0
$\begingroup$

beginner data scientist here. Time series analysis is a completly new area for me, so please correct me if i write something that makes no sense.

I have many multivariante short time series, between 6 and 16 total times of observations, each describing the lifetime of a tested electrical part. All series describe the test of different models under different conditions, but all tested models are from the same type.(eg. type=CPU, model=i3,i5,i7)

Ultimately i want to find a model which describes all series from those lifetime test and is able to predict long-term.

In the first step i am trying to find models which fit only on one series and are using only one column of the series.

One of those series could look like this(x(t=0) will always be 100):

x[99.86, 99.34, 98.63, 98.19, 97.38, 96.55] observed val
t[1000,2000,3000,4000,5000,6000] time in hours

Another one could look like:

x[99.98, 99.61, 99.16, 98.75, 98.36, 98.02, 97.70, 97.41, 97.11] observed val
t[1000,2000,3000,4000,5000,6000,7000,8000,9000] time in hours

enter image description here

We are interested in forecasting the time t when x will reach a threshold eg x<=80.00

From underlying process we know that the decay in x is not constant, but growing over time. Also there is no sesonality.

My question is how to find appropriate models and in the next step compare them?

After reading some textbooks, my first guess was to check if an ARIMA or ETS model would fit. I realized i need to first check if my series is stationary, which clearly is not. I tried to difference the series or taking the log, but could not stationarize it. Do i need to find a model for the trend and subtract this model from my observed data to get a stationary series? If so, how would i find this trend function and would the result of the difference (observed - trend) be called residuals?

My supervisor suggested that i maybe have to look into non-linear time series and suggested me some books. The problem is i am not even familiar with regular linear time series. Does anyone know if there is a test to check if i indeed have to use a non linear model? And what would be the first non linear models to try?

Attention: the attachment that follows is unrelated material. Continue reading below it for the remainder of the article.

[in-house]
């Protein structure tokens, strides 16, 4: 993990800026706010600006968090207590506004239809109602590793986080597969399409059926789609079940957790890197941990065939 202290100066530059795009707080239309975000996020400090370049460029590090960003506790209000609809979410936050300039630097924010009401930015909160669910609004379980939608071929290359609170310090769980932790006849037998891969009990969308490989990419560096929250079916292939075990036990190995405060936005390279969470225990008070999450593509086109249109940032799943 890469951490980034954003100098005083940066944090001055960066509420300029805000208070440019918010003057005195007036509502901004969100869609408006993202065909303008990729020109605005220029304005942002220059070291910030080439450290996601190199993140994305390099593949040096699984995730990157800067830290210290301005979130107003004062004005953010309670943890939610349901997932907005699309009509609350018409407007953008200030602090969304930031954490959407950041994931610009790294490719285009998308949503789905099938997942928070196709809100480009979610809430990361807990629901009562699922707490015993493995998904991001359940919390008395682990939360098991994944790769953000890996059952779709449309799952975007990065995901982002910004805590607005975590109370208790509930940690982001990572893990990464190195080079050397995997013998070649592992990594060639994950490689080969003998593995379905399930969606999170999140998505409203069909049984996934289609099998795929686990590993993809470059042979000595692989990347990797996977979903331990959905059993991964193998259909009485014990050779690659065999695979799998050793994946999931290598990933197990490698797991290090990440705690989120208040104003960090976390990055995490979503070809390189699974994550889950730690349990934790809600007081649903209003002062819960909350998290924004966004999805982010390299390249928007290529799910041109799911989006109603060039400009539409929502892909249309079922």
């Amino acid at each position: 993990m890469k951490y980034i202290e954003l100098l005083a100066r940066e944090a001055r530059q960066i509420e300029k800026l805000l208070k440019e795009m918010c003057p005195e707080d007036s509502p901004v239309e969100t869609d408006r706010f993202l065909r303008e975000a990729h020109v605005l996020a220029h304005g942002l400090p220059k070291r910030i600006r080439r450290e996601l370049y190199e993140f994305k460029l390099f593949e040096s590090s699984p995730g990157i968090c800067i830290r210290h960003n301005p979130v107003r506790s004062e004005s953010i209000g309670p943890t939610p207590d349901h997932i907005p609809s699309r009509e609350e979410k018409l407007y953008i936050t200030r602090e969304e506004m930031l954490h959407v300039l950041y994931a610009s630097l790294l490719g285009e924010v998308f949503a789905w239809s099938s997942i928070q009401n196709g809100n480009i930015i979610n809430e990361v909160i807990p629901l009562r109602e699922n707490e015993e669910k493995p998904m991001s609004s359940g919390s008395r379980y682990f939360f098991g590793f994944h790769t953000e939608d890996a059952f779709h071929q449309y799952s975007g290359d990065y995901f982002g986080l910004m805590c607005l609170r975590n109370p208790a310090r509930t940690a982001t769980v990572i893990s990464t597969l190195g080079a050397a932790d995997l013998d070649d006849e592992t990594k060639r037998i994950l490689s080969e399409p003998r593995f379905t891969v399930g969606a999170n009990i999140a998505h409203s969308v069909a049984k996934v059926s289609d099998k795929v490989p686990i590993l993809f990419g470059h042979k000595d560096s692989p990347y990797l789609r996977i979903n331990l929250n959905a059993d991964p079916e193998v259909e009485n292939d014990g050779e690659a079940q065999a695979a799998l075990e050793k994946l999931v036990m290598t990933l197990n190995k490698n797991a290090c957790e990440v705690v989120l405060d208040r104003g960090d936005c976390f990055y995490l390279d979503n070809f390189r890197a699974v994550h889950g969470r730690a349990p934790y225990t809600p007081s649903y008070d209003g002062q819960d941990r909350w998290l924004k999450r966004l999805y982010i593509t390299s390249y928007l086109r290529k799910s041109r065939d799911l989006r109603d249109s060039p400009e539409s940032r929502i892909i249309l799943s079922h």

My last question is how would i compare different models and their forecasts? I have seen there is time series cross validation, but aren't my series to short to divide them?

$\endgroup$
  • $\begingroup$ Thank you for your answer. I included some plot, but i don't think one can guess that this resembles expotential decay. We know from the underlying process, that some physical phenomenon causes our test object to degrade and that this phenomenon further accelerates the degradation, thus we assume the trend will follow expotential decay. $\endgroup$ – elmo1113 Jul 16 at 17:42
  • $\begingroup$ I noticed that your response starts at 100 and decreases monotonically, is this per chance a percentage / proportion? $\endgroup$ – user2974951 Jul 17 at 7:51
  • $\begingroup$ @user2974951 yes it it is. It is the relative power of the tested unit. Thus will always be 100 (%) at the t=0. $\endgroup$ – elmo1113 Jul 17 at 7:57
  • $\begingroup$ Does it also decrease monotonically then through time? Eventually leading to 0? $\endgroup$ – user2974951 Jul 17 at 8:01
  • $\begingroup$ yes it decreases monotonically. There can be sometimes local optima, but this are measurement errors which we can ignore. The knowledge about the physical process suggest that it the UUT will degrade slowly but continuous and falls faster with time. It is very likely that the process will eventually reach 0 $\endgroup$ – elmo1113 Jul 17 at 8:09
0
$\begingroup$

By exponential decay you mean 100*(1-exp r t)? Then divide by 100, subtract 1 and take logs. Now you can do a linear regression on t. But as mentioned you can add polynomial or spline terms .. eg your model could be 100*(1-exp(at + b t^2))

$\endgroup$

Your Answer

By clicking “Post Your Answer”, you agree to our terms of service, privacy policy and cookie policy

Not the answer you're looking for? Browse other questions tagged or ask your own question.